1 January 1999


LARGE numbers of small and medium-sized farmers know they should diversify; the question is into what? Many potential diversifications require vast injections of cash, others only work if the farm is in a scenic area or involve learning a set of completely new skills. But a sideline that you could turn into a successful diversification may be right under your nose.

Andrew Harrison-Smith is a case in point. A third-generation tenant farmer at Manor Farm, Ailsworth, near Peterborough, he came back to the farm after college and two years travelling with the benefit of an outsiders view of farming and a feeling that the future was uncertain.

"This was in 1986/87 and I could see that within a decade the whole situation of agriculture within the EEC would change. My father had retired and I was 23 and knew that I had to do something different."

At the time the 240ha (600 acre) farm was down mainly to combinable crops plus a 30-head suckler herd on 20ha (50 acres) of grass. Realising that the drought-prone grade 3/4 land couldnt grow big crops, he expanded the beef side to 100 suckler cows and followers. But then the BSE crisis hit and he sold up the cattle and concentrated on growing cereal crops and potatoes.

The possibility that Land Rover sales and servicing might provide a useful diversification didnt come out of the blue. Andrews grandfather had both bought and sold farm machinery in the past as a sideline, as well as the odd Land Rover, and it seemed logical to think that this side of the farm could be expanded into a business in its own right.

It might have got no further than that, were it not for neighbouring farmer Nick Vergette – also with a 240ha (600 acre) mixed farm – who was looking to restructure his business. Between them they hatched a radical plan to safeguard the profitability of both businesses into the future. Both farmers sold off virtually all their farm machinery, Andrew by private sale and Mr Vergette via a farm sale, to release capital.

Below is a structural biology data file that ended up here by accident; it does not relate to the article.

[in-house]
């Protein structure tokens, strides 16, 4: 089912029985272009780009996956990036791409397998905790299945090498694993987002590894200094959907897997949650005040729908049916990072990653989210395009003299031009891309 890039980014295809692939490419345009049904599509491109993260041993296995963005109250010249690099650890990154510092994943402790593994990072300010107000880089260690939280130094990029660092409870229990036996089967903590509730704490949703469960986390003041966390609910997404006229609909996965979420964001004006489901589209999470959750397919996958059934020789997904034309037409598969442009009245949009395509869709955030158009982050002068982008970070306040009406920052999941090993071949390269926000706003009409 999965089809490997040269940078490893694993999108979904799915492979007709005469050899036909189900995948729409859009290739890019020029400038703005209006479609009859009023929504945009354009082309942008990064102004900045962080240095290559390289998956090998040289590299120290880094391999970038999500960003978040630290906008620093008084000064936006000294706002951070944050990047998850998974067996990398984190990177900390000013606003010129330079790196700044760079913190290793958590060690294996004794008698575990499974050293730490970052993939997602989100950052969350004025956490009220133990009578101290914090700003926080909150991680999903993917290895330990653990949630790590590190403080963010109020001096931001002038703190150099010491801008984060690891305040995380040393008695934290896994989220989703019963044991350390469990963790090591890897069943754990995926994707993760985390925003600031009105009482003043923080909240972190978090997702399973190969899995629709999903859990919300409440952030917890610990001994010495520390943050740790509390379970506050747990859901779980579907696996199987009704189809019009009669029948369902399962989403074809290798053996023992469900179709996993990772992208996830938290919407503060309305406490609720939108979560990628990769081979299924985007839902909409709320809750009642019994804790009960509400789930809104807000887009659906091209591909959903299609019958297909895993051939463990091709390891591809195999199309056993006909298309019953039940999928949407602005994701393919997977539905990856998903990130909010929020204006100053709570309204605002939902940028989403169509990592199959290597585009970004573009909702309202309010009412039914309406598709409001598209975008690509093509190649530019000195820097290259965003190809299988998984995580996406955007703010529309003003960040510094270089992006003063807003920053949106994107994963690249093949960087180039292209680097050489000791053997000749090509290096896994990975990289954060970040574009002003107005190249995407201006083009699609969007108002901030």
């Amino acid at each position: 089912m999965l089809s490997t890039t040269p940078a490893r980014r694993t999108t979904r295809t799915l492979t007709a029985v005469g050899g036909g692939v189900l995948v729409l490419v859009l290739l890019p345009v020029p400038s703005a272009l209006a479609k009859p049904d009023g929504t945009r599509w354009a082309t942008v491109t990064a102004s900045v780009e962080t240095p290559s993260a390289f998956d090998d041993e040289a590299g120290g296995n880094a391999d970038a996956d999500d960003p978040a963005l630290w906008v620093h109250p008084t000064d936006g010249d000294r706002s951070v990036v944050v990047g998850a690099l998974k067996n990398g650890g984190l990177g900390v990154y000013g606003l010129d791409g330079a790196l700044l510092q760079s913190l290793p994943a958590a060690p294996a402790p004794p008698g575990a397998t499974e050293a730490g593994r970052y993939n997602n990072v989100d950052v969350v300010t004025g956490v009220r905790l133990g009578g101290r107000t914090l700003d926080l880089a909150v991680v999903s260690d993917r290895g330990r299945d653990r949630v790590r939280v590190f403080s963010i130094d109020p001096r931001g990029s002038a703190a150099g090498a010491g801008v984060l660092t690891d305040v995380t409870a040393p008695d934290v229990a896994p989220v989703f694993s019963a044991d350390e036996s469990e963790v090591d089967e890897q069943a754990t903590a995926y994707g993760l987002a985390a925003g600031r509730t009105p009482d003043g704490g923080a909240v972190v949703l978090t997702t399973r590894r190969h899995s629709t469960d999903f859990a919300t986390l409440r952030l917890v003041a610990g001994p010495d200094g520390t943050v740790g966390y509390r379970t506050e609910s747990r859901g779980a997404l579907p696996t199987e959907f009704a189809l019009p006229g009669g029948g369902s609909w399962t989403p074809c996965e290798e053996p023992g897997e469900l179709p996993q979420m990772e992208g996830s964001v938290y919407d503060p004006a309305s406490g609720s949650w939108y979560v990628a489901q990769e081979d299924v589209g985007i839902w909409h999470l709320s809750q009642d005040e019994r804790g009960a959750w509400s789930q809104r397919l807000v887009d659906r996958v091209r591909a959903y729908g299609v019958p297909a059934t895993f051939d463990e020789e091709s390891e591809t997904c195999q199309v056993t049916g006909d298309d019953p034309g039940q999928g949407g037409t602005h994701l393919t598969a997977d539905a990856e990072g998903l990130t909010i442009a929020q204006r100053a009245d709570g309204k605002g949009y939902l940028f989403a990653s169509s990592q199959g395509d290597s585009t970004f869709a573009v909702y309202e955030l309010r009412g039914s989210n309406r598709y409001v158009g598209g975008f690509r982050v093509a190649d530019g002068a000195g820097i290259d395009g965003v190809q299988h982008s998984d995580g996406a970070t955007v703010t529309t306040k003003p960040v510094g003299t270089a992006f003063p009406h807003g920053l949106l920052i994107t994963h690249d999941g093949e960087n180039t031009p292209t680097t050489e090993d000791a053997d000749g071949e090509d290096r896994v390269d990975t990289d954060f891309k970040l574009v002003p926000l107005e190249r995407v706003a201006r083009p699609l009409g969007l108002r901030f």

Mr Vergette then re-equipped with new machinery – a 130 and 150hp tractor, Knight 24m sprayer, two 14t trailers, a 6m (20ft) cut Deere combine, JCB handler and combination drill – with the aim of doing the field work on both his farm and on a contract basis on Andrews.

Staffing levels are minimal. Mr Vergette does all the fieldwork, apart from a student who helps with combining and cultivations for three months in the summer. Block cropping and simple grain storage systems allow high outputs but pre-harvest planning is vital.

With his own input into the farm limited to management and purchase of seed, fertilisers and sprays, and a useful sum of money netted by the sale of farm machinery, Mr Harrison-Smith was now in a position to throw his energies into the Land Rover sales, service and parts business.

"I realised that I had to find a market that didnt compete directly with Land Rover main dealers," he says. "So I decided to sell two to 10-year-old Land Rover Defenders, Discoverys and Range Rovers rather than new ones."

The first job was to convert one of the barns into the main workshop – and to get planning permission for change of use. Second-hand ramps were bought and an office and parts department carved out of the existing space. A first-year target of 100 second-hand vehicle sales was quickly met.

Mr Harrison-Smith found that running the business – called Nene Overland because the farm runs down to the River Nene – had two main advantages. "Compared to main dealers, who have expensive premises on city centre sites and lots of sales and administration staff, we have lower costs so we can be more competitive than them on pricing," he says. "We know also that many of our farmer and commercial customers prefer to deal with someone who is a farmer himself and knows the vehicles inside out."

While some new vehicles are supplied, most of the business at Nene Overland consists of servicing, maintenance and sales of second-hand vehicles. About 25% of customers are farmers, 25% domestic buyers, 20% export and trade (ie sales to other LR dealers) and 30% are to other professional users like landscape gardeners, public utilities, tree surgeons and civil engineering firms.

Annual sales now amount to about 400 vehicles a year and turnover has doubled in each of the three years since the business was established to reach a current level of £5m.

Newer sidelines include lpg conversions to petrol-powered vehicles and Classic Coachworks, a specialist body shop that refurbishes classic sports cars.

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